In order to get affiliation from the Medical Education Council, an academy must have skilled faculty, proper equipment and infrastructure. As the academy did not fulfil these criteria, it did not get an affiliation, says Dr Dipa Sharma, the director of the council.

“They had fulfilled the criteria to start MD, MPH and nursing, but we couldn’t give them one for MBBS as they just didn’t have enough resources to start the course,” says Dr Sharma.

Dr Rawal says that he and Dr Rajendra Walge, the academy’s former vice-chancellor, had met former Prime Minister KP Sharma Oli regularly over the past three years. They had also gone to the Medical Education Council to ask for affiliation. The council over the past year had shown interest in doing so. 

Medical education pioneers Dr Arjun Karki and Bhagwan Koirala were also in constant consultation with the government asking the council to give them permission to start it. But, they were also getting the same reason, the academy just did not have the resources to start it.

“There came a time when we realised that the government will eventually give us permission. We had to make the institution stronger and carry on doing what we had to do to create a positive impression,” says Dr Rawal.

Medical education campaigner Dr Govinda KC also played an important role in all of this as he even went to Jumla itself to stage his 18th hunger strike asking to make changes in the Medical Education Bill. One of his main demands was that the government help the academy start the MBBS course.

“It was inevitable that we would have started MBBS classes here. But, without Dr KC’s continuous pressure on the government, I don’t think it would have happened so soon,” says Dr Rawal.

Vision of the KAHS

Karnali Academy of Health Sciences in Jumla

Getting permission to start the MBBS course was hard. But, starting the academy in such a remote part of Nepal was harder. 

“It shocks me how this happened when the government and most of Nepal still doesn’t care about the place,” says politician Naresh Bhandari, who says hundreds of people have died in the region due to a lack of hospitals and doctors.

He says people sold their lands to charter helicopters and go to cities like Kathmandu for treatment.

“Medical officers refused to stay here. When that happens, the future of an academy like the KAHS is always under threat,” he says. 

But, when Bhandari became a lawmaker in 2008, he along with others started a campaign to establish a hospital in the area. The same people who started the campaign to start the hospital then started to dream about the KAHS.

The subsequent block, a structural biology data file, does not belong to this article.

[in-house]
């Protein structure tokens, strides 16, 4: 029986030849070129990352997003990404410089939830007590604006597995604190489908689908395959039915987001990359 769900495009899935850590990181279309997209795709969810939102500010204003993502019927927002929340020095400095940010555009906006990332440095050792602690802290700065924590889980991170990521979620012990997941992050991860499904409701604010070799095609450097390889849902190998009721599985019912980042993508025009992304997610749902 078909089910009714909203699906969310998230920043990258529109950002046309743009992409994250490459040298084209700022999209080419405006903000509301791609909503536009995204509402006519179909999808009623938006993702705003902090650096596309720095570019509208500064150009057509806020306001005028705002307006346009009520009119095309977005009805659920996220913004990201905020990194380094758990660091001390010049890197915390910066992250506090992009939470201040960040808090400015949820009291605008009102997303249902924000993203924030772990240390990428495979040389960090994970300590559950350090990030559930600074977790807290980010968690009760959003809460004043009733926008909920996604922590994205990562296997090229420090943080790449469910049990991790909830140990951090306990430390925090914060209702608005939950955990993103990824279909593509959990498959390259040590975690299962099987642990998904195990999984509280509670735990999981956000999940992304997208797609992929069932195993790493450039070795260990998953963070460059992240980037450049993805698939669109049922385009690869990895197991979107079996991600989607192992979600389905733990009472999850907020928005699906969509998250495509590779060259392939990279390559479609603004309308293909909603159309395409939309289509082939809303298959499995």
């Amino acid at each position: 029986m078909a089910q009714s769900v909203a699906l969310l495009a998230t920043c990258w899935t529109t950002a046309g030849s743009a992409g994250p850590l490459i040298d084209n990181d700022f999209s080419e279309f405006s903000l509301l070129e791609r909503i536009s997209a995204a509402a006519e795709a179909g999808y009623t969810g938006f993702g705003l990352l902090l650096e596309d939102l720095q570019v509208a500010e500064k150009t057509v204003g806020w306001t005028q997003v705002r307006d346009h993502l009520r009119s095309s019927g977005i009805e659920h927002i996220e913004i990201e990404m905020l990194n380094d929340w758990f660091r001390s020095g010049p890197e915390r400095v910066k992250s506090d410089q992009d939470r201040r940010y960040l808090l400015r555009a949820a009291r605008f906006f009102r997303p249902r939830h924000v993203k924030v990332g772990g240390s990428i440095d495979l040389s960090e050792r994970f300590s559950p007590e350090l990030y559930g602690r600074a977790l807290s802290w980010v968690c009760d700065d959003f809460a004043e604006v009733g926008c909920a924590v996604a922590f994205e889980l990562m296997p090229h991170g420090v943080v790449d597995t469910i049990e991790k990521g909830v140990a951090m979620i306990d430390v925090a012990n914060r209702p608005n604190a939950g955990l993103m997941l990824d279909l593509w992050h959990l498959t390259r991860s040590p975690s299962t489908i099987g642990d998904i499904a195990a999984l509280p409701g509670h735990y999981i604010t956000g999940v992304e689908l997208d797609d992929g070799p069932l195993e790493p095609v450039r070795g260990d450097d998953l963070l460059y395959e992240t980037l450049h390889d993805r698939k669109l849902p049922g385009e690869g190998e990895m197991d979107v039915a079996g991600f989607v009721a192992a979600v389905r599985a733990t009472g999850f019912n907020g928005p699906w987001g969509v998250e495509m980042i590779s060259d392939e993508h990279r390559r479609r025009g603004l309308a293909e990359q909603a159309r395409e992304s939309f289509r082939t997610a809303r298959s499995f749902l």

However, when he did bring forward a plan, people ridiculed him stating that there was no way that a place like Karnali which was so remote and geographically challenged could have such a major academy. But, the government and other lawmakers supported him and the idea to start a medical academy.

Now, Bhandari hopes the KAHS can do something that no one had ever dreamt of. “This is the same place where they said no one will come and study or teach. Now in a few years, we will be sending doctors to the rest of Nepal,” he says. 

Now, the responsibility to take the academy forward falls on the shoulders of the 38-year-young Dr Rawal. He calls himself the medical sector’s ‘pilot project’ as he calls for more young people like him to change the face of medical education in the country.

“When the country is seeking youth leadership in politics, why shouldn’t we be looking for the same when it comes to the medical sector,” he questions. 

He says that the youth can help bring positive change to the sector as he adds that being a VC at such a young age will promote young people to work hard to be successful.

“Had I been a VC at 75, it would have been a bad message and I myself wouldn’t work as hard as I would have now. But, now I can do a lot more because I have a lot of ideas and am full of energy,” says Rawal. 

That said, there are challenges to run the MBBS course smoothly. The academy first needs doctors who specialise in various fields and the academy needs to arrange a place for them to live in. If these doctors do come there with their families, they will not have a proper school to send their kids to. But, Dr Rawal says he will deal with these challenges one by one as he aims to make the KAHS an example of a well-run medical school in the world. 

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Budhathoki is an Onlinekhabar correspondent, covering health and social affairs.